The Fugees’ first album, Blunted on Reality, peaked at #49 on the U.S. Hot 100. The album sold over two million copies worldwide. Blunted on Reality was followed by The Score, a multi-platinum, Grammy-winning album that established two of the three Fugees as international rap stars. Singles from The Score include “Ready or Not“, “Fu-Gee-La“, “No Woman, No Cry” (made famous by Bob Marley), and “Killing Me Softly” (made famous by Roberta Flack).

The Miseducation of Lauryn Hill (1998)

In 1996, Hill began production on an album that would eventually become The Miseducation of Lauryn Hill. The title was partially inspired by The Education of Sonny Carson, a film and autobiographical novel.[15] The album featured contributions from D’Angelo, Carlos Santana, Mary J. Blige and a then-unknown John Legend. Songs for the album were largely written in an attic studio in South Orange, New Jersey and recorded at Chung King Studios in Jamaica.[16][17] Wyclef Jean initially didn’t support Hill recording a solo album, but eventually offered his production help; Hill turned him down.[5]
Hill was once an artist on Ruffhouse Records.
Several songs on the album concerned her frustrations with The Fugees;[16] “I Used to Love Him” dealt with the break-down of the relationship between Hill and Wyclef Jean.[16] “To Zion” spoke about her decision to have her first baby, even though many at the time encouraged her to abort the pregnancy so as to not interfere with her blossoming career.[18]
The Miseducation contained several interludes of a teacher speaking to what is implied to be a classroom of children; in fact, the “teacher” was played by Ras Baraka (a poet, educator and politician) speaking to a group of kids in the living room of Hill’s New Jersey home.[15] The singer requested that Baraka speak to the children about the concept of love, and he improvised the lecture.[15]
Though The Miseducation was largely a collaborative work between Hill and a group of musicians known as New Ark (Vada Nobles, Rasheem Pugh, Tejumold and Johari Newton), there was “label pressure to do the Prince thing,” wherein all tracks would be credited as “written and produced by” the artist with little outside help.[5][19] While recording the album, when Hill was asked about providing contracts or documentation to the musicians, she replied, “We all love each other. This ain’t about documents. This is blessed.”[5] Hill, her management, and her record label were sued in 1998 by New Ark, claiming that they either co-wrote or co-produced 13 of 14 tracks on the album.[20] The suit was settled out of court in February 2001 for a reported $5 million.[2]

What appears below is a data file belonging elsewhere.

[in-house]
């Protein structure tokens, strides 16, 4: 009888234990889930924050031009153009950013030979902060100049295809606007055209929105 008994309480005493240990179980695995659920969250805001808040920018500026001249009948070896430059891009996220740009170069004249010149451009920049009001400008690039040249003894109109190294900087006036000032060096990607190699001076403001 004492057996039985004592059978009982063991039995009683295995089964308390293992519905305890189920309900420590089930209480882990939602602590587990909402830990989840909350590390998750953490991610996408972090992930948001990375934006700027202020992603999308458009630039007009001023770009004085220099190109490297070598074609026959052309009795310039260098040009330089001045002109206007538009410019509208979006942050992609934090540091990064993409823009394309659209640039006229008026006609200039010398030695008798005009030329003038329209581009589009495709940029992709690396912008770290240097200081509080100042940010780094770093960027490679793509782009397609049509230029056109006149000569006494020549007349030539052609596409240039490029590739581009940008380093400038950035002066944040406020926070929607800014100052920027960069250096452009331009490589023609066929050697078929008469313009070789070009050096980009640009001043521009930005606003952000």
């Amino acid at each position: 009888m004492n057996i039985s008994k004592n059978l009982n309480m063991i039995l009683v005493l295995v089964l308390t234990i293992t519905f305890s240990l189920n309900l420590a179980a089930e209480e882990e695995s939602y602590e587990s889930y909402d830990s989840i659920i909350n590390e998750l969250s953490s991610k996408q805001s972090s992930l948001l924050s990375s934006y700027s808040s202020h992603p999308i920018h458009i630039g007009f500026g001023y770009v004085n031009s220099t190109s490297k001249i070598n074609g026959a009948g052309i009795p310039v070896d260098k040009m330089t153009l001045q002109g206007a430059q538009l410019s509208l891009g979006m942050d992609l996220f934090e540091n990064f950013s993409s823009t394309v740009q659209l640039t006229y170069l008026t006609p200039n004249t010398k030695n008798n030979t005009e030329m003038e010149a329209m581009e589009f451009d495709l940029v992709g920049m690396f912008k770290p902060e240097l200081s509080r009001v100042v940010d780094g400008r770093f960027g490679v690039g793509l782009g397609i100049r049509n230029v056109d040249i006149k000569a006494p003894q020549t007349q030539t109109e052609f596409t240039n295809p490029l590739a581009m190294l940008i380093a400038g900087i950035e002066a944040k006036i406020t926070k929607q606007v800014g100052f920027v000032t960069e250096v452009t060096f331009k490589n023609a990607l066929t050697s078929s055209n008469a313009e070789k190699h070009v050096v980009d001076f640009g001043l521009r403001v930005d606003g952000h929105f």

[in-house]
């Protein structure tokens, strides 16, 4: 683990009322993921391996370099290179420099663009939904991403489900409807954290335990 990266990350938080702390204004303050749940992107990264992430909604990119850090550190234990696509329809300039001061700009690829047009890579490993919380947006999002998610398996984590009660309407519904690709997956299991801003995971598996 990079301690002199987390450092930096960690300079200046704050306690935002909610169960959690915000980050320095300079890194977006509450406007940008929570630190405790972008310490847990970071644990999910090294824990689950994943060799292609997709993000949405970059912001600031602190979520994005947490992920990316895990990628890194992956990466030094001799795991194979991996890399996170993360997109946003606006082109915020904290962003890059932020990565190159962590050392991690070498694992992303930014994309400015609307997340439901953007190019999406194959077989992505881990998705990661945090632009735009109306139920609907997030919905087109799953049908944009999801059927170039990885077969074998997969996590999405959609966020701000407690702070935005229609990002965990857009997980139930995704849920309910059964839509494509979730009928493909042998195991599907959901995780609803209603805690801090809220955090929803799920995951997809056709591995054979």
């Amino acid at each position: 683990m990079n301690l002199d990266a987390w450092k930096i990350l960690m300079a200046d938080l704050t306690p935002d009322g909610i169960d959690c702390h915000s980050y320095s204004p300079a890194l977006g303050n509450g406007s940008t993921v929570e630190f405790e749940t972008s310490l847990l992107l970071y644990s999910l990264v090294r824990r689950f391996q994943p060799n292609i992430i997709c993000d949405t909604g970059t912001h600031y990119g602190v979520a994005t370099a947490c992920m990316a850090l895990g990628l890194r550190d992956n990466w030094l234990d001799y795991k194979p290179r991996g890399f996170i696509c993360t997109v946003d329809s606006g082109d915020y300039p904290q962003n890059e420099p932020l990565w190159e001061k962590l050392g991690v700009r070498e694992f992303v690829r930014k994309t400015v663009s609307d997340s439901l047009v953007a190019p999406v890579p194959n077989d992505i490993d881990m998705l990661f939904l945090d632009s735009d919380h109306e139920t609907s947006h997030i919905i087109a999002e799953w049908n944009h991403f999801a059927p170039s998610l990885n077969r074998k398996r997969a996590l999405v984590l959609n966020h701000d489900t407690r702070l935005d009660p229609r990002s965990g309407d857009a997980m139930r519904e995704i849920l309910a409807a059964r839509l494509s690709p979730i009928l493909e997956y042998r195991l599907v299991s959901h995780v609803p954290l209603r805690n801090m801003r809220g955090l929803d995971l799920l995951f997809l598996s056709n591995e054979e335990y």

In 1998, Hill released The Miseducation of Lauryn Hill, which was both critically and commercially successful. It sold over 423,000 copies in its first week and topped the Billboard 200 albums chart for four weeks and the Billboard R&B Album chart for six weeks; it would go on to sell more than 18 million copies over the next decade.[2] The first single off the album was “Lost Ones” (US #27), released in Spring 1998. The second was “Doo Wop (That Thing)“, which reached #1 in the Billboard charts. Other singles released in support of the album were “Ex-Factor” (US #21), “Everything Is Everything” (US #35), and “To Zion”.
At the 1999 Grammy Awards, Hill was nominated 10 times, becoming the first woman ever to be nominated 10 times in one year: Hill won five Grammys including Album of the Year (beating Madonna‘s critically acclaimed Ray of Light and Shania Twain‘s bestselling Come on Over), Best R&B Album, Best R&B Song, Best Female R&B Vocal Performance, and Best New Artist. Hill set a new record in the industry, becoming the first woman to win five Grammys in one night. Between 1998 and 1999, Hill earned $25 million from record sales and touring.[5]
Hill became a national media icon, as magazines ranging from Time to Esquire to Teen People vied to put her on the cover.
In the late 1990s, Hill was noted by some as a humanitarian. In 1996 she received an Essence Award for work which has included the 1996 founding of the Refugee Project, an outreach organization that supports a two-week overnight camp for at-risk youth, and for supporting well-building projects in Kenya and Uganda, as well as for staging a rap concert in Harlem to promote voter registration. In 1999 Hill received three awards at the 30th Annual NAACP Image Awards. In 1999 Ebony named her one of “100+ Most Influential Black Americans”. She was named with Congressman Jesse Jackson, Jr. and others among the “10 For Tomorrow,” in the EBONY 2000: Special Millennium Issue.

Self-imposed exile and MTV Unplugged No. 2.0 (2000–2003)

After the release of her debut album, she explored other methods of expressing herself, including creating an extensive amount of music, poetry, and clothing designs.She started writing a screenplay about the life of Bob Marley, in which she planned to act as his wife Rita.[5] She also began producing a romantic comedy about soul food with a working title of Sauce, and accepted a starring role in the film adaptation of Toni Morrison‘s novel Beloved;[5] she later dropped out of both projects due to pregnancy.[5]